The American Cancer Society estimates about 1.6 million cancer cases will be diagnosed this year across the nation. To help them survive, a group is on the campus of Coastal Carolina University for Relay for Life. For the last six years, hundreds of people have gathered around the school's track to raise awareness about cancer and money to help fund research.
"There are so many types of cancer and everyone is affected in one way shape or form," said event organizer Sarah Burnheimer. During her first year at CCU, her father was diagnosed with prostate cancer. She describes the experience as terrifying but, "Having the relay committee support here that year saved it completely it helped me deal with it so much and him knowing I had that support system here I think helped him a lot too."
Today his cancer is in remission and Burnheimer is encouraging others to get involved.
The Relay for Life event began with a survivors lap where those who beat the disease circle the track along with caregivers. After that, 69 teams walked the track taking donations for each of the laps they complete. All of the money goes to the American Cancer Society for research and to help victims of the disease.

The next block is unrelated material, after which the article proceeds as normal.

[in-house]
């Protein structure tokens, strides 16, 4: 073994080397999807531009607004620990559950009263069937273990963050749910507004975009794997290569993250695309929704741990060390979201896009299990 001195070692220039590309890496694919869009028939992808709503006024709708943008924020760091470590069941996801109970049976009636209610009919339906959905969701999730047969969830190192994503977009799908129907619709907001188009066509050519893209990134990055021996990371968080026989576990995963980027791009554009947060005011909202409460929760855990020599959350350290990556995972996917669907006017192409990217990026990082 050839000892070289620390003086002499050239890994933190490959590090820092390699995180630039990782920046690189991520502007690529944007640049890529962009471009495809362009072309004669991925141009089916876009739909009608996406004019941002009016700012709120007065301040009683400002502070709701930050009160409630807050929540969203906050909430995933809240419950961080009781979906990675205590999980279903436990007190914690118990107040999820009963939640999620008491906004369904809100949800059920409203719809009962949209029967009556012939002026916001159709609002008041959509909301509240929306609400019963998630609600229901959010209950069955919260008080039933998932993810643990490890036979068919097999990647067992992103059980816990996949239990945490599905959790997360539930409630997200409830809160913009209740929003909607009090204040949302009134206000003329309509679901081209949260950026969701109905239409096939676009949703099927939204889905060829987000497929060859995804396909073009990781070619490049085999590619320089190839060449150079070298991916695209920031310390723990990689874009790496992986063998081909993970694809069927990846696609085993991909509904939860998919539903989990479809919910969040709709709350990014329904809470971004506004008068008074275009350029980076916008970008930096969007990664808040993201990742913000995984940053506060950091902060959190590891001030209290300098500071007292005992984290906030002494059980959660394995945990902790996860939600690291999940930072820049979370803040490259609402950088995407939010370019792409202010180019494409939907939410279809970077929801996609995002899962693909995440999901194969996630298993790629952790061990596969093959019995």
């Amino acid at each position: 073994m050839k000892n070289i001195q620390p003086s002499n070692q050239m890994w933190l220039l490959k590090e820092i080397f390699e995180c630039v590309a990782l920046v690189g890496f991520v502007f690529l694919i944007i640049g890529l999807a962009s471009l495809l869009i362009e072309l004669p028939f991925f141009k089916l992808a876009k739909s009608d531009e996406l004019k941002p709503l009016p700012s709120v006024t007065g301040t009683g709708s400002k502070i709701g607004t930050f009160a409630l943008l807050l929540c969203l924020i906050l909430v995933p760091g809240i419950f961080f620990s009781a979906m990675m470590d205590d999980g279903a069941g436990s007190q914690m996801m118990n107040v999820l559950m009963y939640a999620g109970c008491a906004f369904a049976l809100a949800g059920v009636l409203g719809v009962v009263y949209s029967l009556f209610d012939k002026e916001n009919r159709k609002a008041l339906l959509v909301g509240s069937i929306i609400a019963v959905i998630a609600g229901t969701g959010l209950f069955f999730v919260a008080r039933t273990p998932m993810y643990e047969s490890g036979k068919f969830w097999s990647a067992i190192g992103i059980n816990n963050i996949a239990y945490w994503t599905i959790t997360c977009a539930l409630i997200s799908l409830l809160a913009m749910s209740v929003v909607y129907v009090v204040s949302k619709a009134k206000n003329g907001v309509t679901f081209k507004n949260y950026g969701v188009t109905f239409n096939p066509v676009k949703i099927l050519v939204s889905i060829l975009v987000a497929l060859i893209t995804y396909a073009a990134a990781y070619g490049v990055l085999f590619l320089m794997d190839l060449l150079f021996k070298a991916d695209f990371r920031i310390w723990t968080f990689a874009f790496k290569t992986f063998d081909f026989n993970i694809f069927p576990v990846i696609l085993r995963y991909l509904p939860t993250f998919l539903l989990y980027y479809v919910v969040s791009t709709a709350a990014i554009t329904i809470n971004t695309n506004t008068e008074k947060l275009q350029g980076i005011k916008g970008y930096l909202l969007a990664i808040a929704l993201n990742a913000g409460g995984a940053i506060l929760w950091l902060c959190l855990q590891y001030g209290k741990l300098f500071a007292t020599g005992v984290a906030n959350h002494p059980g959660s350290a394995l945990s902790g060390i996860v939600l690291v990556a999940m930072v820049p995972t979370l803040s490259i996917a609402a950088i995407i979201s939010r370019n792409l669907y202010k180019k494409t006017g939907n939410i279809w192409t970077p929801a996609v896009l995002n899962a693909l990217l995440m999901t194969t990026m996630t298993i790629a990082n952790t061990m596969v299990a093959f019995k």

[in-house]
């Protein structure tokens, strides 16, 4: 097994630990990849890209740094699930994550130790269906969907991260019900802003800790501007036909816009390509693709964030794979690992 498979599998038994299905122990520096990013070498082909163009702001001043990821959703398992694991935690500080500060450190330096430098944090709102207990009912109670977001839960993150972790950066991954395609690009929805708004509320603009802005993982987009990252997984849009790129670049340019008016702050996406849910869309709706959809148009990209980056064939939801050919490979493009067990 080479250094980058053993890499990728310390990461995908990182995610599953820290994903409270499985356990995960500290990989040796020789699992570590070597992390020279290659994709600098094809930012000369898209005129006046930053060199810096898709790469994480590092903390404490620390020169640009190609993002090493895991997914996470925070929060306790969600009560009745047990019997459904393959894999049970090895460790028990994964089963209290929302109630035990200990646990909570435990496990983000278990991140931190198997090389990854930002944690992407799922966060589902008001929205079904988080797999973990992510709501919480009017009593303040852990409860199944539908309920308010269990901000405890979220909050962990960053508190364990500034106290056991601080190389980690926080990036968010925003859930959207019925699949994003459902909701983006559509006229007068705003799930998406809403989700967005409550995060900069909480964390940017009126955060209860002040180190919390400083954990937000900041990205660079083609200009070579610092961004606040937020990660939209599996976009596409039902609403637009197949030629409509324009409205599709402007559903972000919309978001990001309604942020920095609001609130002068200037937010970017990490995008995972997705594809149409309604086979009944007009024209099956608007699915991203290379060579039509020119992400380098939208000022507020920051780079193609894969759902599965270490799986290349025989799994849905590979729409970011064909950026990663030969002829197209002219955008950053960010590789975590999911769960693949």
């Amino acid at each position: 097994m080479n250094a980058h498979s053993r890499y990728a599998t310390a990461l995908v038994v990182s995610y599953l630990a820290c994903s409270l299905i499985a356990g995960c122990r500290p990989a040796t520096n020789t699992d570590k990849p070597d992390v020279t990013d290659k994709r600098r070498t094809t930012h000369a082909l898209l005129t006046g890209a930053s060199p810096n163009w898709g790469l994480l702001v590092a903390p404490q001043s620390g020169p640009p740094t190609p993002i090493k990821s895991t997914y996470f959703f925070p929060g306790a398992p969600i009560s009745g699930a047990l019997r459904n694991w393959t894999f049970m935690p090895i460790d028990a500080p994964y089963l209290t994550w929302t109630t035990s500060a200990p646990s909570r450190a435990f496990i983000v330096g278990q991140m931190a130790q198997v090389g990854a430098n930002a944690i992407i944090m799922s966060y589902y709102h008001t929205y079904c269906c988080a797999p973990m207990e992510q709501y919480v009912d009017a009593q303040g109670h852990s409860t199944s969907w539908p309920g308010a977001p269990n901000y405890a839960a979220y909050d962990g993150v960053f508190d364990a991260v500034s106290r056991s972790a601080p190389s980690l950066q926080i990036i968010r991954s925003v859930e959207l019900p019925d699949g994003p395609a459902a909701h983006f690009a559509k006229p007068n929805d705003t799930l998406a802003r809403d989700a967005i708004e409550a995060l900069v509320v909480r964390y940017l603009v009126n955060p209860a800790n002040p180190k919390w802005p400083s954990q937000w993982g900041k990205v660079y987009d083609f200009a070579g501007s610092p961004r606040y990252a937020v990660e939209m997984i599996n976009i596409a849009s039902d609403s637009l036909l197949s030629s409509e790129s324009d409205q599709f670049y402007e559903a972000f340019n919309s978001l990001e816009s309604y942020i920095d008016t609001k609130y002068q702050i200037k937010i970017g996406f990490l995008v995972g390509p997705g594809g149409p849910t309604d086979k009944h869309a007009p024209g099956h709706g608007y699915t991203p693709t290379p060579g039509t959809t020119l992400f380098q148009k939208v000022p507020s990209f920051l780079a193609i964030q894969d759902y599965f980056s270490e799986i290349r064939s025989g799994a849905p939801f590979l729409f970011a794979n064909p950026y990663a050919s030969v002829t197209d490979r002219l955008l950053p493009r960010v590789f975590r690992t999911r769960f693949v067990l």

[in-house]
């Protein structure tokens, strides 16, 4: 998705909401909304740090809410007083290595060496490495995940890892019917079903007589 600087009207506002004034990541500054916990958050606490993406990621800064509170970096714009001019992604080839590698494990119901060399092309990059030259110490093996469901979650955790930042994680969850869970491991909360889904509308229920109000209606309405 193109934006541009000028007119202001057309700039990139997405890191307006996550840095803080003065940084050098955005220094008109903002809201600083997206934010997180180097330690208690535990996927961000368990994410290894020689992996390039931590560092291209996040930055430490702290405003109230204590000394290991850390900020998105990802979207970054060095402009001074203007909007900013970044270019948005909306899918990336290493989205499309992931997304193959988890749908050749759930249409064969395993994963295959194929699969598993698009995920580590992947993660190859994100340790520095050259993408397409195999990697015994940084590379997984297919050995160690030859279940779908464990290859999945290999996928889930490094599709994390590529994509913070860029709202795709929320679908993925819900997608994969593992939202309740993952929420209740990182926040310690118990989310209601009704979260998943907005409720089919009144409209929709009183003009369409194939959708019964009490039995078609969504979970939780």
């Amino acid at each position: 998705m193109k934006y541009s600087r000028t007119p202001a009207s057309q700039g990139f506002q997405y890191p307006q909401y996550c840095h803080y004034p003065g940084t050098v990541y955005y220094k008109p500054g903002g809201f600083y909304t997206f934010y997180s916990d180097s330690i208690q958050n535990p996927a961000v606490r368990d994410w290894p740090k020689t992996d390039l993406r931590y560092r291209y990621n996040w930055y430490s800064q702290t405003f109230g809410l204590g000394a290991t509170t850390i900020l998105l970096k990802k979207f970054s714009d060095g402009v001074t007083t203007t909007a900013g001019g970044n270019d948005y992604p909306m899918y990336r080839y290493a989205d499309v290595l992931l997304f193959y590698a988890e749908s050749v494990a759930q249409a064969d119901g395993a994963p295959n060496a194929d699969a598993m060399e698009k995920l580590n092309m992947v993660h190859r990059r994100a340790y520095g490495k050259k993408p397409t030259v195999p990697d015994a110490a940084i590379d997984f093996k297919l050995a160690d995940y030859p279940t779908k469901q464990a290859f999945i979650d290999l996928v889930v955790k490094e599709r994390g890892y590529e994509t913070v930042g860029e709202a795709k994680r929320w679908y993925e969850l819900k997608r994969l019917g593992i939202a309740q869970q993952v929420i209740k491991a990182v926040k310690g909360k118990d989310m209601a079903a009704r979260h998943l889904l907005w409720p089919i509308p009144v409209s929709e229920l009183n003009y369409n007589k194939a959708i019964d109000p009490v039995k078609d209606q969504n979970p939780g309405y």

"Years ago they didn't have as much technology as they have now so through the years the funding has helped extend people's lives a little longer than it used to," said Terry Thomas. He's supporting his daughter who is raising money by selling baked goods for a school project.
Kathy Stokes with the local chapter of the American Cancer Society added, "It's so good to see young people be so committed and passionate about a cause."
In all, this group raised more than $80,000, and that number will likely rise as the event continues through the night.
"Our goal is to make sure everyone has more birthdays. We want a world without cancer, we want a cure," said Stokes.
She offered this advice for everyone since cancer is a disease that doesn't discriminate, "Make sure you know your body, get regular screenings and don't be afraid to go to the doctor. Early detection is vital."
The event wraps up at 7 a.m. Saturday.